Top 10 Class of 2012 right-handed pitchers

Harvard-Westlake (Studio City, Calif.) senior Lucas Giolito is the nation's top right-hander and a likely top 10 pick in June's MLB Draft. Scott Kurtz/ESPNHS

The top Class of 2012 high school baseball players are just weeks away from starting their seasons. It will also be the time when those elite prospects will begin jockeying for draft position.

Each week from now until early March, we’ll take a look at those elite prospects by ranking our Top 10 players by position. This week, we kick it off with a look at right-handed pitchers.

1. Lucas Giolito, Harvard-Westlake (Studio City, Calif.)

Giolito, a UCLA recruit, is the top prep arm in the class and could land in the top five come June. His arsenal features a plus fastball that brushes the mid-90s, and the velocity comes easy.

2. Lance McCullers Jr., Jesuit (Tampa, Fla.)

McCullers may end up in the bullpen down the line, but most pro clubs seem optimistic enough that he'd start early in his pro career. His fastball threatens triple digits and his power breaking ball has been devastating to prep bats.

3. Walker Weickel, Olympia (Orlando, Fla.)

Weickel, like Giolito, is a projectable arm at 6-foot-6. He creates good plane on the fastball, which sits in the low-90s, and has a curveball with good depth. He's committed to Miami but figures to warrant a first-round look.

4. Lucas Sims, Brookwood (Snellville, Ga.)

Sims could head to Clemson, but he could also land in the top half of the first round of the draft thanks to a plus fastball and curveball. The breaking ball sits in the low-80s with good shape, depth and late break.

5. Mitchell Traver, Houston Christian (Houston)

Traver, a TCU commit, offers size (6-foot-7, 250 pounds), easy velocity in the 91-95 mph range and the occasional above-average curveball that has some promise. His arm action isn't clean and he'll need to throw more strikes, but he could land late in the first round if he answers a few questions.

6. Ty Hensley, Santa Fe (Edmond, Okla.)

Hensley, an Ole Miss commit who was up to 94 mph at the Area Code Games in August, could pitch his way into the first round. Like McCullers, Hensley could end up pitching in relief, but he has a shot to start long term.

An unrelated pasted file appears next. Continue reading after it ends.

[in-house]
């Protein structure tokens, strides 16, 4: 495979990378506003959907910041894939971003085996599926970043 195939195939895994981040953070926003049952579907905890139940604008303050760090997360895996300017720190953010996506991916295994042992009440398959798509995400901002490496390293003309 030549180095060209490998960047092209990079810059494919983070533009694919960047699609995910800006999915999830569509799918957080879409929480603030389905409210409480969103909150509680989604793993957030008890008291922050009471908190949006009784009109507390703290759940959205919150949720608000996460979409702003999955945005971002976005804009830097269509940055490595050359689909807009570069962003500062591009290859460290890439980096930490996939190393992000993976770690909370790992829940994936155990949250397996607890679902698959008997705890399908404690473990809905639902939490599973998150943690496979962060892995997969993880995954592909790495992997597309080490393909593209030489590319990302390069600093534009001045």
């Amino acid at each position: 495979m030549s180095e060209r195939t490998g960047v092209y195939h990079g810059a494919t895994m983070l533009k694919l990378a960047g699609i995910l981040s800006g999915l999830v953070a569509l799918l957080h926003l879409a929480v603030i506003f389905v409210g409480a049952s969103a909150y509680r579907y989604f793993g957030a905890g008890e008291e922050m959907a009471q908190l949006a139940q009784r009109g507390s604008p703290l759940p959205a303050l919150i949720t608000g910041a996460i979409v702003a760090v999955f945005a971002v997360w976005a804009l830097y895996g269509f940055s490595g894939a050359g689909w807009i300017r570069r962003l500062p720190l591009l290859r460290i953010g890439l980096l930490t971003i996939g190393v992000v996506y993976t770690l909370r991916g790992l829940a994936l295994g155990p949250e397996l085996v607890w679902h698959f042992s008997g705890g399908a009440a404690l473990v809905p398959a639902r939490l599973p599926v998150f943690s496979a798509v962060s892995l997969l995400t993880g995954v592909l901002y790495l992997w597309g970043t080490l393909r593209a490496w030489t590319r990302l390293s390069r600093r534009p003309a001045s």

7. Freddy Avis, Menlo School (Atherton, Calif.)

Avis was among the more impressive arms on the summer circuit, but he isn't being discussed much because his commitment to Stanford is considered extremely strong. His delivery is smooth and clean and he sat 90-93 in Long Beach. His curveball is among the better breaking pitches in the class.

8. Duane Underwood, Pope (Marietta, Ga.)

The Georgia commit has hit 97 mph on the radar gun and one scout I spoke to this fall said Underwood was sitting at 93-94 even after 75 pitches. He also offers deception in his delivery as he whips his arm through from a high three-quarter arm slot.

9. Nick Travieso, Archbishop McCarthy (Lakewood Ranches, Fla.)

Built like a prototypical MLB starting pitcher, Travieso has touched 95 mph with his fastball and impressed over the summer with a strong assortment of pitches. There is some effort in his delivery, but the Miami commit shows a good feel for pitching and a willingness to throw his changeup.

10. Taylore Cherry, Vandalia-Butler (Vandalia, Ohio)

This 6-foot-9, 260-pound beast sits 92-94 mph with a four-seam heater that shows sink, setting up a changeup that has caught above-average to plus grades. He throws strikes and holds his delivery together. Cherry is committed to North Carolina.

Jason A. Churchill covers scouting, player development and the MLB Draft for ESPN Insider, as well as Prospect Insider, where he's the founder and executive editor. You can follow him on Twitter @ProspectInsider and email him at churchill@prospectinsider.com.